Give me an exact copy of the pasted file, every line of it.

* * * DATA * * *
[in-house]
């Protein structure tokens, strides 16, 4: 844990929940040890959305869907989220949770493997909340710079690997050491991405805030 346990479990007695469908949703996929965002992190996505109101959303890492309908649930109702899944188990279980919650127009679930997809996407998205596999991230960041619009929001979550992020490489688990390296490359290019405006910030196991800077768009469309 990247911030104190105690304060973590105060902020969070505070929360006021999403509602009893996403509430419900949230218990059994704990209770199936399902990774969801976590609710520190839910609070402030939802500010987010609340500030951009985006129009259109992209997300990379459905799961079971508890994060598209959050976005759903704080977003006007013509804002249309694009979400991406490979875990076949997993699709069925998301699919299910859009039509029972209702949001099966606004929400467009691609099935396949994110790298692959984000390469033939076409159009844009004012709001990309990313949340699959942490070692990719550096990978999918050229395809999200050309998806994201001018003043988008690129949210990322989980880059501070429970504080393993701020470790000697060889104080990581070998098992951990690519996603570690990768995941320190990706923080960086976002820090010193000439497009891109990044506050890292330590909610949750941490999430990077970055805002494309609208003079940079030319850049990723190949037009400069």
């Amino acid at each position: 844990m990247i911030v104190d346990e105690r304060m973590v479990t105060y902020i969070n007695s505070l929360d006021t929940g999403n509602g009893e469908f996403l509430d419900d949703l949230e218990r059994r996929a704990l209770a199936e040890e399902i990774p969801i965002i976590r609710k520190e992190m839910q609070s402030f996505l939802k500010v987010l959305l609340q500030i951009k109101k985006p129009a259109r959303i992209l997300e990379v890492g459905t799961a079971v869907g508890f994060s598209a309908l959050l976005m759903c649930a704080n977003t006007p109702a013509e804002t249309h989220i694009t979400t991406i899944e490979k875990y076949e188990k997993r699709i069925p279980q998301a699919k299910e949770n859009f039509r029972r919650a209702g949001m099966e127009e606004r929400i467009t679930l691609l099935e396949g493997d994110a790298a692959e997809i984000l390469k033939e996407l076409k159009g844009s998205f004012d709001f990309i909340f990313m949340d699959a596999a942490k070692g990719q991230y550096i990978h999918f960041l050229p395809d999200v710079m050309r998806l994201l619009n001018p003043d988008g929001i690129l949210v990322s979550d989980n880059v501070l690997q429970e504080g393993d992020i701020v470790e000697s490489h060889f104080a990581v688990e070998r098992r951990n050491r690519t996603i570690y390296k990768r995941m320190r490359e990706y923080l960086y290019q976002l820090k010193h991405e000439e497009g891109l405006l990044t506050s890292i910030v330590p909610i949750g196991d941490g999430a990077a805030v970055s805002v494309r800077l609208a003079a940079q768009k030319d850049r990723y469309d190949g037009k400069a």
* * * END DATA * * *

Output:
[in-house]
């Protein structure tokens, strides 16, 4: 844990929940040890959305869907989220949770493997909340710079690997050491991405805030 346990479990007695469908949703996929965002992190996505109101959303890492309908649930109702899944188990279980919650127009679930997809996407998205596999991230960041619009929001979550992020490489688990390296490359290019405006910030196991800077768009469309 990247911030104190105690304060973590105060902020969070505070929360006021999403509602009893996403509430419900949230218990059994704990209770199936399902990774969801976590609710520190839910609070402030939802500010987010609340500030951009985006129009259109992209997300990379459905799961079971508890994060598209959050976005759903704080977003006007013509804002249309694009979400991406490979875990076949997993699709069925998301699919299910859009039509029972209702949001099966606004929400467009691609099935396949994110790298692959984000390469033939076409159009844009004012709001990309990313949340699959942490070692990719550096990978999918050229395809999200050309998806994201001018003043988008690129949210990322989980880059501070429970504080393993701020470790000697060889104080990581070998098992951990690519996603570690990768995941320190990706923080960086976002820090010193000439497009891109990044506050890292330590909610949750941490999430990077970055805002494309609208003079940079030319850049990723190949037009400069």
């Amino acid at each position: 844990m990247i911030v104190d346990e105690r304060m973590v479990t105060y902020i969070n007695s505070l929360d006021t929940g999403n509602g009893e469908f996403l509430d419900d949703l949230e218990r059994r996929a704990l209770a199936e040890e399902i990774p969801i965002i976590r609710k520190e992190m839910q609070s402030f996505l939802k500010v987010l959305l609340q500030i951009k109101k985006p129009a259109r959303i992209l997300e990379v890492g459905t799961a079971v869907g508890f994060s598209a309908l959050l976005m759903c649930a704080n977003t006007p109702a013509e804002t249309h989220i694009t979400t991406i899944e490979k875990y076949e188990k997993r699709i069925p279980q998301a699919k299910e949770n859009f039509r029972r919650a209702g949001m099966e127009e606004r929400i467009t679930l691609l099935e396949g493997d994110a790298a692959e997809i984000l390469k033939e996407l076409k159009g844009s998205f004012d709001f990309i909340f990313m949340d699959a596999a942490k070692g990719q991230y550096i990978h999918f960041l050229p395809d999200v710079m050309r998806l994201l619009n001018p003043d988008g929001i690129l949210v990322s979550d989980n880059v501070l690997q429970e504080g393993d992020i701020v470790e000697s490489h060889f104080a990581v688990e070998r098992r951990n050491r690519t996603i570690y390296k990768r995941m320190r490359e990706y923080l960086y290019q976002l820090k010193h991405e000439e497009g891109l405006l990044t506050s890292i910030v330590p909610i949750g196991d941490g999430a990077a805030v970055s805002v494309r800077l609208a003079a940079q768009k030319d850049r990723y469309d190949g037009k400069a």